Criminal Justice-COAS | History of Social Control in the U.S.
P381 | 1435 | Ellen Dwyer
P381: The History of Social Control in the U.S. (3 credits) Spring
W333: Intensive Writing (P/F)
Course description and requirements:
In this course, we look at how formal criminal justice
institutions, such as the courts, the police, and prisons, have
changed over time. Special emphasis is put on the ways in which those
institutions are shaped by the values and concerns of the larger
society. Case studies range from the Salem witch trials of the
seventeenth century to a wave of child abductions in late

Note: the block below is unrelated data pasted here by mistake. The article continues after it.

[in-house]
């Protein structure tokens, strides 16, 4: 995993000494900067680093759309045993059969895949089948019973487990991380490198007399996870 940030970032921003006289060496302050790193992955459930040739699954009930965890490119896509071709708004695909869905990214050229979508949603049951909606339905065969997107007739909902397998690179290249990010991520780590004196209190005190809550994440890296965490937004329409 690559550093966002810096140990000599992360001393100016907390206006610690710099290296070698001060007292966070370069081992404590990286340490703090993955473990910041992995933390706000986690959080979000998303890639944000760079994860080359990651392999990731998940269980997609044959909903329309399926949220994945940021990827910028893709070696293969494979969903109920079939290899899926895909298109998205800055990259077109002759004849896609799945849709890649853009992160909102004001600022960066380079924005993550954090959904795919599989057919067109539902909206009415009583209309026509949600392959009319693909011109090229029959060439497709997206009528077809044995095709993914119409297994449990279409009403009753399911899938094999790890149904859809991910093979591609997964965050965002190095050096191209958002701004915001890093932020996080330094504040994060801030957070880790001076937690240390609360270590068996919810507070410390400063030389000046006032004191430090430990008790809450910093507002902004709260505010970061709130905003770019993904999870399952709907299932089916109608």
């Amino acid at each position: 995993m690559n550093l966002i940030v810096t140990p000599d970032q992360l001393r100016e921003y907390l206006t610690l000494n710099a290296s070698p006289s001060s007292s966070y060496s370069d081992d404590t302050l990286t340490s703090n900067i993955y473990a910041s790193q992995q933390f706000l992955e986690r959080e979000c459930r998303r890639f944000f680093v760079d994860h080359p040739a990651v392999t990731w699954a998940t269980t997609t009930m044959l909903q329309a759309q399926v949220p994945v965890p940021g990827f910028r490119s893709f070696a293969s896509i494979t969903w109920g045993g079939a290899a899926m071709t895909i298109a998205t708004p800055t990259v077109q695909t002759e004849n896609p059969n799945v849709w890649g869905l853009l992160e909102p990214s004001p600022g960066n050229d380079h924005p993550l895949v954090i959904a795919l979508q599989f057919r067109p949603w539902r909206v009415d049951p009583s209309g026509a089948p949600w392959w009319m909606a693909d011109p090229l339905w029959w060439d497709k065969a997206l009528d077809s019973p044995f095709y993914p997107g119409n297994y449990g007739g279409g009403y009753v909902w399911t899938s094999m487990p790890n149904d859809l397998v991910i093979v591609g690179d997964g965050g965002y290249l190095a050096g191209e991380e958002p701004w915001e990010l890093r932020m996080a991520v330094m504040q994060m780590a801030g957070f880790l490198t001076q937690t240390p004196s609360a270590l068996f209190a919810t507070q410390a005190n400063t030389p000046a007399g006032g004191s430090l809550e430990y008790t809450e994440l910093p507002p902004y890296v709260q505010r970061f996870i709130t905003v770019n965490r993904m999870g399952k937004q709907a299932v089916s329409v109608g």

nineteenth-century America to the trial of David Berkowitz, also known
as the "Son of Sam," in 1970s New York.
Four books have been ordered for this course: Paula Fass,
Kidnapped: Child Abduction in America, Karen Halttunen,
Murder Most Foul, Idanna Puzzi, The Trials of Maria
Barbella, and David Oshinsky, Worse Than Slavery: Parchman Farm
and the Ordeal of Jim Crow Justice. In addition, we will use
several on-line sites, such as Doug Lindner's "Famous American
Course requires five short papers, plus a midterm and final.
All possible questions for the exams will be handed out in advance but
there will be relatively little choice on the exams themselves. Both
exams consist exclusively of essay questions.
Course fulfills: COAS Intensive Writing Requirement.
Class meets: Thursdays, 2:30 - 5:00 p.m., SY 105